EXAMPLES

Trimethyl borate (MeO)3B and Tri-tert-butyl borate (tBuO)3B were obtained commercially. Trimethyl borate was obtained from the company Lancaster. Tri-tert-butyl borate was obtained from Aldrich. Two other compounds were synthesized as described.

Example 1

12-Methoxy-11,13-dioxa-12-bora-dispiro[4.0.4.3]tridecane

12-methoxy-11,13-dioxa-12-bora-dispiro[4.0.4.3]tridecane was prepared as follows. 5 g of bicyclopentyl-1,1′-diol was dissolved in 50 ml of trimethyl borate. The reaction mixture was stirred at room temperature under nitrogen for 2 days. Excess solvent was removed in a rotary evaporator and the residue was purified by vacuum distillation. Yield of the 12-methoxy-11,13-dioxa-12-bora-dispiro[4.0.4.3]tridecane was 5.27 g (85%) as a liguid with b.p. 68-70° C. 1H NMR (500 MHz, C6D6, TMS): δ 1.20-1.90 (m, 16H, CH2), 3.20 (s, 3H, MeO).

Example 2

Tris(bicyclohexyl)borate

Tris(bicyclohexyl)borate was prepared as follows. 10 g of bicyclohenyl-4-ol was dissolved in 50 ml of trimethyl borate. The reaction mixture was stirred at room temperature for 2 days. Excess solvent was removed in a rotary evaporator and the residue was purified by vacuum distillation in a Buchi Kurgelrohr at 240° C. Yield of the tris(bicyclohexyl)borate was 5.8 g (19%) as a viscous liguid. 1H NMR (500 MHz, C6D6, TMS): δ 0.90-1.95 (m, 60H, CH and CH2), 3.80 (m, 3H, CH—O). The structure of the compound was proven by mass-spectrometry as well: theoretical mass for C36H63O3 [11]B1 is 554.49. Experimental mass was found as 554.49.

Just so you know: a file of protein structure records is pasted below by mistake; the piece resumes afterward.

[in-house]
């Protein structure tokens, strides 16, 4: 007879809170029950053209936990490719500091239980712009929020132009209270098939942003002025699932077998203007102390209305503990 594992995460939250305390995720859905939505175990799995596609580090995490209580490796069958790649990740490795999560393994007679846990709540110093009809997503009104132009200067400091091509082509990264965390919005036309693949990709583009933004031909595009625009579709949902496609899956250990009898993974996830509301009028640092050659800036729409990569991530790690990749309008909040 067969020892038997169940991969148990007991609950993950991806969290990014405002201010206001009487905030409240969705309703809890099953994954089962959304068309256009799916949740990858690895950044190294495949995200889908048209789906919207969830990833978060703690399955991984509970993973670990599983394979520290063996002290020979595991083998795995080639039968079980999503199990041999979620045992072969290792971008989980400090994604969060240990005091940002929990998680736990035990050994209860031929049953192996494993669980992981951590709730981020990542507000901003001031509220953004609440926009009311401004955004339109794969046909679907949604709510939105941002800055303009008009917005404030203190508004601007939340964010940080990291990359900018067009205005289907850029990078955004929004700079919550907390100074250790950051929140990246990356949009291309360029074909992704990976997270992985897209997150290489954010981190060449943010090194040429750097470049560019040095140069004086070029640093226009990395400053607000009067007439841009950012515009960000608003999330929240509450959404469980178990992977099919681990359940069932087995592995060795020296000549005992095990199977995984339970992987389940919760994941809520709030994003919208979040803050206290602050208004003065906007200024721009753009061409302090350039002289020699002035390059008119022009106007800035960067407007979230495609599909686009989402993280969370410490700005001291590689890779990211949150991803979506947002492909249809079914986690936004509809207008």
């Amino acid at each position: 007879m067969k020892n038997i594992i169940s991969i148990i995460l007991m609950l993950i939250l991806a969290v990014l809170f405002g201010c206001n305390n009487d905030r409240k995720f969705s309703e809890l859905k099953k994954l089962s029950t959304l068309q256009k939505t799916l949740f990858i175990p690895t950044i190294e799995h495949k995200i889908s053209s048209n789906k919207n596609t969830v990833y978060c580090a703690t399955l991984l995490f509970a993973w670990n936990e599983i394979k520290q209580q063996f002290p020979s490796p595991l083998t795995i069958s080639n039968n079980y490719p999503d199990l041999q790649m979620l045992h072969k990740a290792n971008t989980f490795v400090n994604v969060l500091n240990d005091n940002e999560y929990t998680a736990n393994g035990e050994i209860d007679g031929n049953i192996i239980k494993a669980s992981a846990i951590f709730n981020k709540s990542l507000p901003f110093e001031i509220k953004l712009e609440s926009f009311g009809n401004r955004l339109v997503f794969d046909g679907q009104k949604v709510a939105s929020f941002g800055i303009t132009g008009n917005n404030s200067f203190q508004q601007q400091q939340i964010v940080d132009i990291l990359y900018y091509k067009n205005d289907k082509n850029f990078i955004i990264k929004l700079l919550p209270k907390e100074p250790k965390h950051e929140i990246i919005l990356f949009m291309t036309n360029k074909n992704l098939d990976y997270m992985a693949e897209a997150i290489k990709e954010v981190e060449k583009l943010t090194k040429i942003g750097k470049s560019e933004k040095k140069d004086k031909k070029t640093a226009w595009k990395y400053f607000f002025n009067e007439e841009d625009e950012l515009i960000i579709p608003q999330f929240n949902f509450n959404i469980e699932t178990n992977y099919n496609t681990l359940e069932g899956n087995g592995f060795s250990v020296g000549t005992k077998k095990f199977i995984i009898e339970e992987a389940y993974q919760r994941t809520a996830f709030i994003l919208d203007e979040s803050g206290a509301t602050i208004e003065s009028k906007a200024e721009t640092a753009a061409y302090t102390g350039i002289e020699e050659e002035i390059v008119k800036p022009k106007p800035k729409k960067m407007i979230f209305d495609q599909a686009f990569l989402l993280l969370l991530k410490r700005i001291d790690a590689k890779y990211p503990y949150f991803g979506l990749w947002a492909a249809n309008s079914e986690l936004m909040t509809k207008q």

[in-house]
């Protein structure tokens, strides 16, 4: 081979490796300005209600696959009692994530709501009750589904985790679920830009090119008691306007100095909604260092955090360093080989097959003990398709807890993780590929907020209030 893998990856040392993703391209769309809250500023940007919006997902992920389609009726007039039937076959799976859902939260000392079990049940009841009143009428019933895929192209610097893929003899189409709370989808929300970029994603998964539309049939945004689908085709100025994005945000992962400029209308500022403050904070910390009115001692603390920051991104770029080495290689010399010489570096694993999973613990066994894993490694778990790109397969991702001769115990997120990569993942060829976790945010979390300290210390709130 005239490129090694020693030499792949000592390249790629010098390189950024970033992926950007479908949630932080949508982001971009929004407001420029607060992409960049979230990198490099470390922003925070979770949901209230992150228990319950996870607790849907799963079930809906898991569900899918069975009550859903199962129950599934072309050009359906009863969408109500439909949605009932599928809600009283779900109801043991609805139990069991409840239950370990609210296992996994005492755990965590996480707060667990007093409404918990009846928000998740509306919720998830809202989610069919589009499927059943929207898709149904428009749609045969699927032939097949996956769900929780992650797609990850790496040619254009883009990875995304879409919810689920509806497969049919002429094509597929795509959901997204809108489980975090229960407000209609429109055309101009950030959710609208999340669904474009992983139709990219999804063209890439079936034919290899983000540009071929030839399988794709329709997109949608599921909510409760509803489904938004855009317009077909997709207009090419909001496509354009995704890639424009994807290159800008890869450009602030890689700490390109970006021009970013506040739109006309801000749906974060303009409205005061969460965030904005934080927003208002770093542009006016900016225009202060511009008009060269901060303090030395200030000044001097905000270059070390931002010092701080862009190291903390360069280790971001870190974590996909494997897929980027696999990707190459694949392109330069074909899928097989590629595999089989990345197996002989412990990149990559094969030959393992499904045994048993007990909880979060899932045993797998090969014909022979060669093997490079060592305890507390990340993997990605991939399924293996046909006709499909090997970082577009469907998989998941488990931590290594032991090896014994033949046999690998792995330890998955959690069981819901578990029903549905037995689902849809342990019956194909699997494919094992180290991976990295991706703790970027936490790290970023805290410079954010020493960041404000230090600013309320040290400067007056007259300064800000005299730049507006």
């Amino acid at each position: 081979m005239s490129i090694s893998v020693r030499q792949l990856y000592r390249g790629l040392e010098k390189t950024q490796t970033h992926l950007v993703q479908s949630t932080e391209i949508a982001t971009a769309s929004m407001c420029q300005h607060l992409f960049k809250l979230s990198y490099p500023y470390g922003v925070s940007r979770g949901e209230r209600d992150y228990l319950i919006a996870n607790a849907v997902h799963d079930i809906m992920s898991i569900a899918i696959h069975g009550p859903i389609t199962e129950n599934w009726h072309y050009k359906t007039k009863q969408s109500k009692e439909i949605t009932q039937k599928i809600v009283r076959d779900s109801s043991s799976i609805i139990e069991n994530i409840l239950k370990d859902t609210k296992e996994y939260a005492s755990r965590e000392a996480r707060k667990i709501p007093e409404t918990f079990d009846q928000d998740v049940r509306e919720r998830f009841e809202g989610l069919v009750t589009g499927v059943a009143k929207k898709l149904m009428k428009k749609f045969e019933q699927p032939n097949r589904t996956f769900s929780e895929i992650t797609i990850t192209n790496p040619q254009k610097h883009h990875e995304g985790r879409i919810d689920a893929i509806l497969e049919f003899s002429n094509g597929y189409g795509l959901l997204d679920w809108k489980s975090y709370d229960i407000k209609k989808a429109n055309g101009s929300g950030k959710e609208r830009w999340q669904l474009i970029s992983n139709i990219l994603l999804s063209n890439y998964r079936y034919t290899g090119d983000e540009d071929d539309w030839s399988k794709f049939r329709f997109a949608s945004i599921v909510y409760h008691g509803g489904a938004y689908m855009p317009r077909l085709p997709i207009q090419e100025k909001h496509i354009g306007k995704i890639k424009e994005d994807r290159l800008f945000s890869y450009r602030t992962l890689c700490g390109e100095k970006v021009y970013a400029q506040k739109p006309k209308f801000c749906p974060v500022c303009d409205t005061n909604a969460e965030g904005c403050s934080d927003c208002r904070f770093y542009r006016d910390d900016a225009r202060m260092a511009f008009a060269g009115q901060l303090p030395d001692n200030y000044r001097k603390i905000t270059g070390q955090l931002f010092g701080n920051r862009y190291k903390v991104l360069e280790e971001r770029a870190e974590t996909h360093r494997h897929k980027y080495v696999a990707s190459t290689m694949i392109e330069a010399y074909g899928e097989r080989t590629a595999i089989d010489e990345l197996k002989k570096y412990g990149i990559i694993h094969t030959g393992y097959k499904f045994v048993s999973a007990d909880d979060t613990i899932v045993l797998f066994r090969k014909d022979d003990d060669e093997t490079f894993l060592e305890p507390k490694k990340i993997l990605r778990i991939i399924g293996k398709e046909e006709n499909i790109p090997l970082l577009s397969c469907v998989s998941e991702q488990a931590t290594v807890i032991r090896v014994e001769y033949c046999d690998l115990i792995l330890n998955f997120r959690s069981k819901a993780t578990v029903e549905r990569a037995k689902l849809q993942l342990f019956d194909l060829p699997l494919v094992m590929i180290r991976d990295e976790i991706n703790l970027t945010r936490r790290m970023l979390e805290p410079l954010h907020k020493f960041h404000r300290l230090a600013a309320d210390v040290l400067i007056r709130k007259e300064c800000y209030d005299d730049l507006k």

To test the index of refraction of this sample a 60% by weight tris(bicyclohexyl)borate 40% by weight bicyclohexyl solution was prepared.

Analysis Done on Compounds

Example 4

Purification of the 60% by Weight Tris(Bicyclohexyl)Borate 40% by Weight Bicyclohexyl Solution of Example 2.

Type 3A molecular sieves are dried for two hours under air at 350° C. About 10 grams of the so dried sieves are mixed with 20 ml of the 75 wt. % solution of the 60% by weight tris(bicyclohexyl)borate 40% by weight bicyclohexyl solution of Example 2. The molecular sieves are filtered out under N2 in a glove box.

Type 3, 8 mesh silica gel (Aldrich catalog number 24, 982-3) is dried at 500° C. for two hours under air. About 10 ml of the so dried silica gel is added to 20 ml of the molecular sieve-treated the 60% by weight tris(bicyclohexyl)borate 40% by weight bicyclohexyl solution. The silica gel is filtered out under N2 in a glove box.

Apparatus